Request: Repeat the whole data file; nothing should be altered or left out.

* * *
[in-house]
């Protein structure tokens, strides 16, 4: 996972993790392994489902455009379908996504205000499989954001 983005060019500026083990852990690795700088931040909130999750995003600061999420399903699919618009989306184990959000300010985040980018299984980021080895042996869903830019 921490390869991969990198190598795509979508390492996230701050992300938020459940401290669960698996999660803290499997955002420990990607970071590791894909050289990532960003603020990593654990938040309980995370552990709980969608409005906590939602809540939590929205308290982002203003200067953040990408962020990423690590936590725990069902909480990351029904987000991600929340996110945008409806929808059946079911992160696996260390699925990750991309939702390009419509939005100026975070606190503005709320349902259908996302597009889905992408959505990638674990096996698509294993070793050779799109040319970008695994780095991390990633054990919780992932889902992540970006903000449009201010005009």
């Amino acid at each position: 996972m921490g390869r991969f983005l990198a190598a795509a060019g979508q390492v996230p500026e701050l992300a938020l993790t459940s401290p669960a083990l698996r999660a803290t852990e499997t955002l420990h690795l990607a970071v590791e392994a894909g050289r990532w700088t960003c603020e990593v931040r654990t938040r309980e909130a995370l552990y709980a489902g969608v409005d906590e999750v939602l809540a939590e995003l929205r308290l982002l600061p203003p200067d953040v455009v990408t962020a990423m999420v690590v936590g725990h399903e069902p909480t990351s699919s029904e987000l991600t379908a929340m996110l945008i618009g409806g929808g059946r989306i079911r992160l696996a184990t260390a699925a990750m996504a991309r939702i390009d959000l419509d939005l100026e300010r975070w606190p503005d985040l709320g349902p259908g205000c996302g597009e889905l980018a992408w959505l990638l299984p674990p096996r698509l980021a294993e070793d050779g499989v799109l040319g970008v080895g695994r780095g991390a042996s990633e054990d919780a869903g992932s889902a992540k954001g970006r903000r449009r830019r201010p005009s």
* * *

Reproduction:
[in-house]
């Protein structure tokens, strides 16, 4: 996972993790392994489902455009379908996504205000499989954001 983005060019500026083990852990690795700088931040909130999750995003600061999420399903699919618009989306184990959000300010985040980018299984980021080895042996869903830019 921490390869991969990198190598795509979508390492996230701050992300938020459940401290669960698996999660803290499997955002420990990607970071590791894909050289990532960003603020990593654990938040309980995370552990709980969608409005906590939602809540939590929205308290982002203003200067953040990408962020990423690590936590725990069902909480990351029904987000991600929340996110945008409806929808059946079911992160696996260390699925990750991309939702390009419509939005100026975070606190503005709320349902259908996302597009889905992408959505990638674990096996698509294993070793050779799109040319970008695994780095991390990633054990919780992932889902992540970006903000449009201010005009």
């Amino acid at each position: 996972m921490g390869r991969f983005l990198a190598a795509a060019g979508q390492v996230p500026e701050l992300a938020l993790t459940s401290p669960a083990l698996r999660a803290t852990e499997t955002l420990h690795l990607a970071v590791e392994a894909g050289r990532w700088t960003c603020e990593v931040r654990t938040r309980e909130a995370l552990y709980a489902g969608v409005d906590e999750v939602l809540a939590e995003l929205r308290l982002l600061p203003p200067d953040v455009v990408t962020a990423m999420v690590v936590g725990h399903e069902p909480t990351s699919s029904e987000l991600t379908a929340m996110l945008i618009g409806g929808g059946r989306i079911r992160l696996a184990t260390a699925a990750m996504a991309r939702i390009d959000l419509d939005l100026e300010r975070w606190p503005d985040l709320g349902p259908g205000c996302g597009e889905l980018a992408w959505l990638l299984p674990p096996r698509l980021a294993e070793d050779g499989v799109l040319g970008v080895g695994r780095g991390a042996s990633e054990d919780a869903g992932s889902a992540k954001g970006r903000r449009r830019r201010p005009s």